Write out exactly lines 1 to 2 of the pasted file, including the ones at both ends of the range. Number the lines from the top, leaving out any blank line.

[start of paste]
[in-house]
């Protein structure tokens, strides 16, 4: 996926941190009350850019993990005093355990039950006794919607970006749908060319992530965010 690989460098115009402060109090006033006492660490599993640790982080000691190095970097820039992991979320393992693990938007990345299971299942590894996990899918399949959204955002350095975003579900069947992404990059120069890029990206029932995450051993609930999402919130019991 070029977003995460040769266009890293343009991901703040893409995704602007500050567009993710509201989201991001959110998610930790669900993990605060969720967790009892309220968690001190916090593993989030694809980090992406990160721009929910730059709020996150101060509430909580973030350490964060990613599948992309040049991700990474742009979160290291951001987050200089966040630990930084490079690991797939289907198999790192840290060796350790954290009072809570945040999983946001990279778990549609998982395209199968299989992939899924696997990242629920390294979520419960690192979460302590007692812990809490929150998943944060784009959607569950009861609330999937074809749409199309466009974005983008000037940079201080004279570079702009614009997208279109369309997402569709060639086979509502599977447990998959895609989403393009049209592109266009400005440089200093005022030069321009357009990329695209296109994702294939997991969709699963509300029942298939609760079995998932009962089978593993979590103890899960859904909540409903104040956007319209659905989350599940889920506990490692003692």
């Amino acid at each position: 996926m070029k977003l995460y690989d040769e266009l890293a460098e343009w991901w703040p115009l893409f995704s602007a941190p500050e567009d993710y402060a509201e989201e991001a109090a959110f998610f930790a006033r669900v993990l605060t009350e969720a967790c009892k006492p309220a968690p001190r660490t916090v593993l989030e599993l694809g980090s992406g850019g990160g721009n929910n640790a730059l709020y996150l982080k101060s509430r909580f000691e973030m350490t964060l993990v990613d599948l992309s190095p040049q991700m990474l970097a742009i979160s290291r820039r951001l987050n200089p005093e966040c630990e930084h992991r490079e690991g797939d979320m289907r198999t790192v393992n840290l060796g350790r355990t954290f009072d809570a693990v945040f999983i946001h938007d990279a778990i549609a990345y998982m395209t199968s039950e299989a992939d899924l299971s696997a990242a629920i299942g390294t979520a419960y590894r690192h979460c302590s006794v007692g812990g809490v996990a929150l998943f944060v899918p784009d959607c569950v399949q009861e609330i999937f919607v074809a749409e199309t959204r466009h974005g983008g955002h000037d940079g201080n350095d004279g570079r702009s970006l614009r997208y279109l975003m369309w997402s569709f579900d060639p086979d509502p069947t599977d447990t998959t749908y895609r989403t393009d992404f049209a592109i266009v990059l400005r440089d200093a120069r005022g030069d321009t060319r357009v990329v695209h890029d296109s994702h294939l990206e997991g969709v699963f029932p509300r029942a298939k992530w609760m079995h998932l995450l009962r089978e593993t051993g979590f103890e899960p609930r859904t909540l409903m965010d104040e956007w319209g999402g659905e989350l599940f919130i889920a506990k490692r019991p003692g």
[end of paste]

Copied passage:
[in-house]
């Protein structure tokens, strides 16, 4: 996926941190009350850019993990005093355990039950006794919607970006749908060319992530965010 690989460098115009402060109090006033006492660490599993640790982080000691190095970097820039992991979320393992693990938007990345299971299942590894996990899918399949959204955002350095975003579900069947992404990059120069890029990206029932995450051993609930999402919130019991 070029977003995460040769266009890293343009991901703040893409995704602007500050567009993710509201989201991001959110998610930790669900993990605060969720967790009892309220968690001190916090593993989030694809980090992406990160721009929910730059709020996150101060509430909580973030350490964060990613599948992309040049991700990474742009979160290291951001987050200089966040630990930084490079690991797939289907198999790192840290060796350790954290009072809570945040999983946001990279778990549609998982395209199968299989992939899924696997990242629920390294979520419960690192979460302590007692812990809490929150998943944060784009959607569950009861609330999937074809749409199309466009974005983008000037940079201080004279570079702009614009997208279109369309997402569709060639086979509502599977447990998959895609989403393009049209592109266009400005440089200093005022030069321009357009990329695209296109994702294939997991969709699963509300029942298939609760079995998932009962089978593993979590103890899960859904909540409903104040956007319209659905989350599940889920506990490692003692």